Learn Japanese with a famous Youtuber: Hikakin (ヒカキン)

By | May 2, 2018

Compared to learning a foreign language in an environment where that language is spoken daily, learning away from such an environment has several disadvantages. In fact, that was one of the original themes of this blog. (I’m mostly talking from experience about Japanese here, but I believe this applies to other languages)

Besides cultural things and pronunciation, learning casual language can also be difficult–or should I say was difficult before the internet became as big (as information-filled) as it is now.

One of the famous ultra-time wasters, Youtube, can actually be used to help you get a better feel for conversational Japanese. While their are certainly loads of professionally-produced videos, I think its fair to say the majority is done by average people, or at least done by somewhat non-average people but in a casual style.

Hikakin (ヒカキン) is a famous Japanese Youtuber with a large number of videos and millions of fans. He was originally known for his skillful beat box but has went on to do other things like product reviews.

From the point of view of someone learning Japanese as a foreign language, watching videos like Hikakin’s has several advantages. First, many of the videos are downright funny (though this depends on your taste, I guess) which keeps you interested, so you watching to enjoy yourself besides just dry language study. Second, he enunciates pretty clearly and the audio in the videos I’ve seen has been fairly good quality. Also, like many other Japanese entertainment videos there are selective subtitles for some parts (in Japanese). Due to his fan following it seems that some of his videos have also been translated into English, with subtitles. (If you like beat box, that’s a plus too (:  )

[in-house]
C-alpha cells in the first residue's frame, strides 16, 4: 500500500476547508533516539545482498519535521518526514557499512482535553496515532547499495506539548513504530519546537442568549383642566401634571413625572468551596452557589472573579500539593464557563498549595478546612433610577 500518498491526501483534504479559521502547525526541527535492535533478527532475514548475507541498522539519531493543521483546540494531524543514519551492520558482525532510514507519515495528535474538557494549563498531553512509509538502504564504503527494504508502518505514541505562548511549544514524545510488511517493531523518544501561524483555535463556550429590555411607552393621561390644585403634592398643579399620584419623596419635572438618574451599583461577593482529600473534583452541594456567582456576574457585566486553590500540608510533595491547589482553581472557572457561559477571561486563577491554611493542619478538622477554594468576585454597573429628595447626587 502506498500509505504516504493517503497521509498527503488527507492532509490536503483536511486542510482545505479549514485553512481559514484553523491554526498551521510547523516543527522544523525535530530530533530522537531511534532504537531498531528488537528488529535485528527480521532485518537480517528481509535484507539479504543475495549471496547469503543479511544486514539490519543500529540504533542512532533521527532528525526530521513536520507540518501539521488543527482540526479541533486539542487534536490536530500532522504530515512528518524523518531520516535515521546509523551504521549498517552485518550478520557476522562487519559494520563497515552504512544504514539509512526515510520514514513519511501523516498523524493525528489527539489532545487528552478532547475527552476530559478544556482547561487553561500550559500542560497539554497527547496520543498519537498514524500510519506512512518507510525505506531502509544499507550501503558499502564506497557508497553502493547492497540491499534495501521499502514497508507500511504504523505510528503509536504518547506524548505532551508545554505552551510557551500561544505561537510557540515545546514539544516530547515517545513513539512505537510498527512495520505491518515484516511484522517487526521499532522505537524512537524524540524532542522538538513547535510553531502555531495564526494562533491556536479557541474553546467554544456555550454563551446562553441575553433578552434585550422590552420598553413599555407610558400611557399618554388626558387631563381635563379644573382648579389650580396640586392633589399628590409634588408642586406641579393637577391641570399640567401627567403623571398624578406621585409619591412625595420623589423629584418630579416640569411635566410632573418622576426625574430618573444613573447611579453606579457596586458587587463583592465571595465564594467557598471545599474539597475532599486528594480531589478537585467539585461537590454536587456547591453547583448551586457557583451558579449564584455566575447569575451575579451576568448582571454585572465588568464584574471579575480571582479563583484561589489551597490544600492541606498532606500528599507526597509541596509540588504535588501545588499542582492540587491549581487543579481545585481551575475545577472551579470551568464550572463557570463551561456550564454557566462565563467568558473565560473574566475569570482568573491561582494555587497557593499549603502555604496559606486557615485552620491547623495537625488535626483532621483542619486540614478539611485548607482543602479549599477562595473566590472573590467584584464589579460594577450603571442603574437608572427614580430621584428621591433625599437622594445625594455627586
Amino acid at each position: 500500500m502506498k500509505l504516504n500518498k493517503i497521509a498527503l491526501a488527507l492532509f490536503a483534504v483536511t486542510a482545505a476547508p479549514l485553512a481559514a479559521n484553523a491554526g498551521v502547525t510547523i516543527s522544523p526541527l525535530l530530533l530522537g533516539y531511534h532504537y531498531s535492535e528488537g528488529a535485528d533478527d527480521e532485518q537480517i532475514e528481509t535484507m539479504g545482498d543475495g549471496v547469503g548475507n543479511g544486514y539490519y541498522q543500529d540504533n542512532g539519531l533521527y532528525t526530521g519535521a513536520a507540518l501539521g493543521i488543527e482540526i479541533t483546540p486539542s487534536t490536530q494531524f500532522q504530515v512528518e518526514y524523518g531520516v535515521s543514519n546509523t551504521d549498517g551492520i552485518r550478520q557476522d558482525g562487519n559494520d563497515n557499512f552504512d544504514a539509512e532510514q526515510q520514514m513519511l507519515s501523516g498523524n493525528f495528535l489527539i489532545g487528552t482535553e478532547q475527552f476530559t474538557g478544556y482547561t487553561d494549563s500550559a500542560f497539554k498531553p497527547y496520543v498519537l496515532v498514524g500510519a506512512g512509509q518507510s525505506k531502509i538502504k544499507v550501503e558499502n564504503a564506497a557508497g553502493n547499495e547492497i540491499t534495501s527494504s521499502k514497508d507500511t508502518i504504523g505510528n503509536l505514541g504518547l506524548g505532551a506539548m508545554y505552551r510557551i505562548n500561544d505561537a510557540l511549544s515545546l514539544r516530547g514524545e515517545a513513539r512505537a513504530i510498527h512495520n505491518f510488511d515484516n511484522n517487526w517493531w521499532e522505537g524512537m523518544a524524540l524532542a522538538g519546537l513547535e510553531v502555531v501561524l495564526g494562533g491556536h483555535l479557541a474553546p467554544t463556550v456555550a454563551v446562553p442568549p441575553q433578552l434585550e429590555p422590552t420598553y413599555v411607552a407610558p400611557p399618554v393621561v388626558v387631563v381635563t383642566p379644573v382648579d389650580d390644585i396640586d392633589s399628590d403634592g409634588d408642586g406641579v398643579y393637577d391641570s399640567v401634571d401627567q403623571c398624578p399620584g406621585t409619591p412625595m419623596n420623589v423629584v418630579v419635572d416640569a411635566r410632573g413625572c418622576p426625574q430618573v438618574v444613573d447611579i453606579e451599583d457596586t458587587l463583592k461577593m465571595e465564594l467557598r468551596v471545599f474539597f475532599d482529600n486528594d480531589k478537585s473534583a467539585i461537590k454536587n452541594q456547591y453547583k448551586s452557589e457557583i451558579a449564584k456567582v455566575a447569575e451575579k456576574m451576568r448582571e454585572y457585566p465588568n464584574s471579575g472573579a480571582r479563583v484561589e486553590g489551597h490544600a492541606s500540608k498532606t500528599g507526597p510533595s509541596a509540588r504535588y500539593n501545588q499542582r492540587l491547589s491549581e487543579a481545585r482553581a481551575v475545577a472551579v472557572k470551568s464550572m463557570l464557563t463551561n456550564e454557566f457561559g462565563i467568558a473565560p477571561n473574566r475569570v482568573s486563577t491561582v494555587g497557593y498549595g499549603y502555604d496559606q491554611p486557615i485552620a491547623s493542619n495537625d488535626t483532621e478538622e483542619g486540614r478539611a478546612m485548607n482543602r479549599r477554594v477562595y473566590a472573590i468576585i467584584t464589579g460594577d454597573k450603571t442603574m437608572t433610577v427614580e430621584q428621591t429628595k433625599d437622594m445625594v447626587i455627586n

Finally, Hikakin not only speaks with modern casual language (including slang words like ppoi that I haven’t heard older generations use as frequently), but he also uses a variety of language techniques for entertainment value, like using ‘dramatic’ expressions and even woman’s language.

Here is one of Hikakin’s videos I recently saw to give you somewhere to start, though I didn’t watch it to see him, I saw it to see the product he was reviewing: the recently-released new Aibo, a famous Japanese robot dog. (I really should devote a separate article to this cute pet, though…)

While from these types of videos you can pick up a lot of casual language (and other expressions you won’t find in an average textbook, or even novel), just be careful to understand the nuance of the words before you try to use them, especially with someone like a teacher. Also, keep in mind much of his content is tailored at a younger audience, so don’t expect too much high-brow humor.

If you have any other favorite videos of Hikakin, please leave them in the comments.


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4 thoughts on “Learn Japanese with a famous Youtuber: Hikakin (ヒカキン)

  1. Yeti

    I also found him the other day by the following path: ドリキン -> カズチャネル ->ヒカキン. Youtubers tend to show up on each other’s channels a lot. If you are interested in content that is not as tailored to a younger audience I recommend ドリキン. He has Youtube videos and podcasts that feature people in their thirties obsessively buying new tech gear (散財).

    Youtube is an amazing learning resource. I would have loved to have it when I was starting out!

    1. locksleyu Post author

      Hello Yeti, thanks for the comment and thanks for the info about ドリキン, hadn’t heard about that Youtuber before.

      I feel the same as you, I was wondering what my early Japanese studies would have been like had all these amazing resources been around.

      The main concern with Youtube is that it can be a massive time-waster if you don’t select videos wisely. For example, I try to stay away from entertainment-oriented English-language videos, since they may be fun but not necessarily educational…

  2. Sheryl

    Thanks for sharing links to this YouTuber, Locksleyu. I watched his Aibo review video, and it is helpful indeed, for learning casual and modern Japanese. The Japanese subtitles help a great deal. I shall check out more of his videos. 🙂

    1. locksleyu Post author

      Glad you found some use from my post (:


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